1. Yes, yes, yes! I love this post! I am not a parent, and I cannot tell you how to bring up your child, but I have come to think this approach is the one I would take with my children. I realised through books like Alice Miller’s, The Drama of Being a Child, that my parents didn’t treat me as a separate person with needs and desires of my own, and I wish they had. So much of parenting seems to me to be more about getting children to “behave” and not “embarrass” adults, and not actually about allowing them to express themselves and make choices as human beings. The pictures of you and your child are beautiful, and I wish you all the best with parenting.

    1. This is so true. A lot of people think of children as not real people yet – and they are – and they deserve that respect. A lot of people think children need to be compliant, be quiet, well mannered, well behaved – and yes it is nice when they are – but only because you are worried about what others might think about your ability as a parent if they aren’t. Yes I am my daughters parent, but I try to think that I am guiding her and shaping her rather than controlling her. x

  2. The thing with kids is they are all different and what works with one will not work with another so you will discover as she grows and develops her own personality what she needs from you and what works best, The one thing I would say is you need to bear in mind that thing like the naughty step are used in most school though they do not put the negative connotations on it always my son has had to sit on the thinking chair when he has been naughty at school, and they all do it at some point, so that is something you need to consider because for a child who has never been chastised or put in time out the experience would be even more traumatic so it may be worth looking into the schools in your area look at the methods they use for discipline and try to find a balance for constancy.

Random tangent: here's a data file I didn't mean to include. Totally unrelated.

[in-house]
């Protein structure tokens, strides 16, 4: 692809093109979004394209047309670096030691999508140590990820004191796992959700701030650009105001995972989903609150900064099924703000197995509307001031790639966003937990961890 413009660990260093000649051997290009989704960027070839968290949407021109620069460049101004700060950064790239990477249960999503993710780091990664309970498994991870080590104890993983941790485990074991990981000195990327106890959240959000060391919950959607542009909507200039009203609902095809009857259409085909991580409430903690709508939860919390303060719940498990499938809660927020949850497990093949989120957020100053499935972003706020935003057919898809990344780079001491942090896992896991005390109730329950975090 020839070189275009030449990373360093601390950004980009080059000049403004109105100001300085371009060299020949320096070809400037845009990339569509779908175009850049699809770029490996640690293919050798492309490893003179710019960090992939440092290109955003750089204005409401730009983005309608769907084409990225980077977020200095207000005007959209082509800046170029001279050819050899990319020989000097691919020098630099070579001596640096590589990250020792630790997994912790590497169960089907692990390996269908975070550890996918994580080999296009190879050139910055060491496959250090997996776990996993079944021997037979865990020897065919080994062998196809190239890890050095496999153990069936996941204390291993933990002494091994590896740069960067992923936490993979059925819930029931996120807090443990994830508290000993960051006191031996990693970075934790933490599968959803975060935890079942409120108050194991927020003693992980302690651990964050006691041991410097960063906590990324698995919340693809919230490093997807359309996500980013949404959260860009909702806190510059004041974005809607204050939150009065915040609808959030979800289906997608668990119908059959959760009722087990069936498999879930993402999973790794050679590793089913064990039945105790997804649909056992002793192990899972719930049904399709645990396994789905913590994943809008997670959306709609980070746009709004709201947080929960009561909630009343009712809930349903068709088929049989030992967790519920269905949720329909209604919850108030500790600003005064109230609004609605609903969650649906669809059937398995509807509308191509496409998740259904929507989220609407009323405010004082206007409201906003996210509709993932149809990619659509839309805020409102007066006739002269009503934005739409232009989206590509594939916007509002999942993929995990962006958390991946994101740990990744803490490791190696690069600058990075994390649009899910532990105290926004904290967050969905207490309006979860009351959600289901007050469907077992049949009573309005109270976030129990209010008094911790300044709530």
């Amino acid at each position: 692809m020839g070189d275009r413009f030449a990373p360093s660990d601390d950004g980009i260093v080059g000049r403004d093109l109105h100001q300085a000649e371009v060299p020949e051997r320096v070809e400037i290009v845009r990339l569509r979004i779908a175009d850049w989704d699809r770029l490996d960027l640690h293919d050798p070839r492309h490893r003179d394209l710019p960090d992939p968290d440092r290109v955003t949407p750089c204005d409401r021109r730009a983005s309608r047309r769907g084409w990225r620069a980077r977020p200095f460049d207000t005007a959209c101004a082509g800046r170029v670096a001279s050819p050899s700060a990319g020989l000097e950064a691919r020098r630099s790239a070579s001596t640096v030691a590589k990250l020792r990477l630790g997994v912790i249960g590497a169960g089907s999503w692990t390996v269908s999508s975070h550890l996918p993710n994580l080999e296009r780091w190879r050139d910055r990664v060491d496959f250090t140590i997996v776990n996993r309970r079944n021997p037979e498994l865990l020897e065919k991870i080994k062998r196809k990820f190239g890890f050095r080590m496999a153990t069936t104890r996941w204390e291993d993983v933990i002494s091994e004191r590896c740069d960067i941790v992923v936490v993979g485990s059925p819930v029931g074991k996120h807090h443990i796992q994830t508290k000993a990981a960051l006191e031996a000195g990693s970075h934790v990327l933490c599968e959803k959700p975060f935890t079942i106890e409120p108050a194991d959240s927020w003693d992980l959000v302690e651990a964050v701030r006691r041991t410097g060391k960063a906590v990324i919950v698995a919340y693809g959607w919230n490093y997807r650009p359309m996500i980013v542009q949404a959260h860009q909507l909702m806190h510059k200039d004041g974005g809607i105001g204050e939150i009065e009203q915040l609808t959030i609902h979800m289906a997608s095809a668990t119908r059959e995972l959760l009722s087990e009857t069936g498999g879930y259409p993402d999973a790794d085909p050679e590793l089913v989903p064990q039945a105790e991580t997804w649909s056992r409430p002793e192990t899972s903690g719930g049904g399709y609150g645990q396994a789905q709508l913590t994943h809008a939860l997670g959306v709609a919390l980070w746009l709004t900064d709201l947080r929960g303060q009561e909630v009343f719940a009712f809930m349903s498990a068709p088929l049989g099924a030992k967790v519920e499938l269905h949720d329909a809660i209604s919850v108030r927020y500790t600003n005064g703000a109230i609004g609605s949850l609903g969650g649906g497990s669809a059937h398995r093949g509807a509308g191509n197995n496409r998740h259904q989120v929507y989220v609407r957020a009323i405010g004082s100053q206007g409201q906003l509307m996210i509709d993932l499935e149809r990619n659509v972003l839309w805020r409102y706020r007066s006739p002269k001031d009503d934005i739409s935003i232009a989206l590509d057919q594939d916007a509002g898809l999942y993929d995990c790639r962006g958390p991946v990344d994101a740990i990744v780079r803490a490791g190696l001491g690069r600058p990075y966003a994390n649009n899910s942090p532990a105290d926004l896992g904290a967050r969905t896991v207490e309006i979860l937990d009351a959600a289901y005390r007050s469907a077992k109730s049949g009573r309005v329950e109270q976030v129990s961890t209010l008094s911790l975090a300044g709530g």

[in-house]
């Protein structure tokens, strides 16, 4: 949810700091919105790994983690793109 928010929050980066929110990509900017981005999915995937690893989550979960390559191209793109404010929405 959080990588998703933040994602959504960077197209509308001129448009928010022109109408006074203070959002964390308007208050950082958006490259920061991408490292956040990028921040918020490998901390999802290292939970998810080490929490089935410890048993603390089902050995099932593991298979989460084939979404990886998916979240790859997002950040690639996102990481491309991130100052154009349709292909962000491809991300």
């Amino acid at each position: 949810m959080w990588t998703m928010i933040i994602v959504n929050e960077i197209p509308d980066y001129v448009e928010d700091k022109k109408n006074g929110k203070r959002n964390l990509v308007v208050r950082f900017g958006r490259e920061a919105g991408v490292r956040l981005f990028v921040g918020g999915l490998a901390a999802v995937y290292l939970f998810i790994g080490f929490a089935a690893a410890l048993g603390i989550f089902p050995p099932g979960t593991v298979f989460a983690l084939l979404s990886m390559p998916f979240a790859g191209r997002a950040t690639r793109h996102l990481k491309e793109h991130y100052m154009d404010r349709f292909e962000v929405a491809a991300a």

3. I have nominated you for an Encouraging Thunder Award. Details here:

  4. One of my greatest fears in life is having a child that feels (even for one minute) as miserable as I have at times in my life. I know it’s unrealistic to protect them from unhappiness, and I don’t really want to, but… if I could create a life free of the soul-sucking isolation I felt for most of my own, I’d consider my life a success. I don’t have any kids yet (and I’ll probably adopt; I’m that terrified of passing on even a predisposition to depression, ED, BPD, etc.) but your post really encourages me and makes me think ‘maybe I can do this’ – thank you! xx

    1. So, this is also my biggest fear. But as my children are growing, I have discovered a practice known as “Gentle Parenting”. Through this way of parenting, I honestly believe I can protect them from the life that I had. xx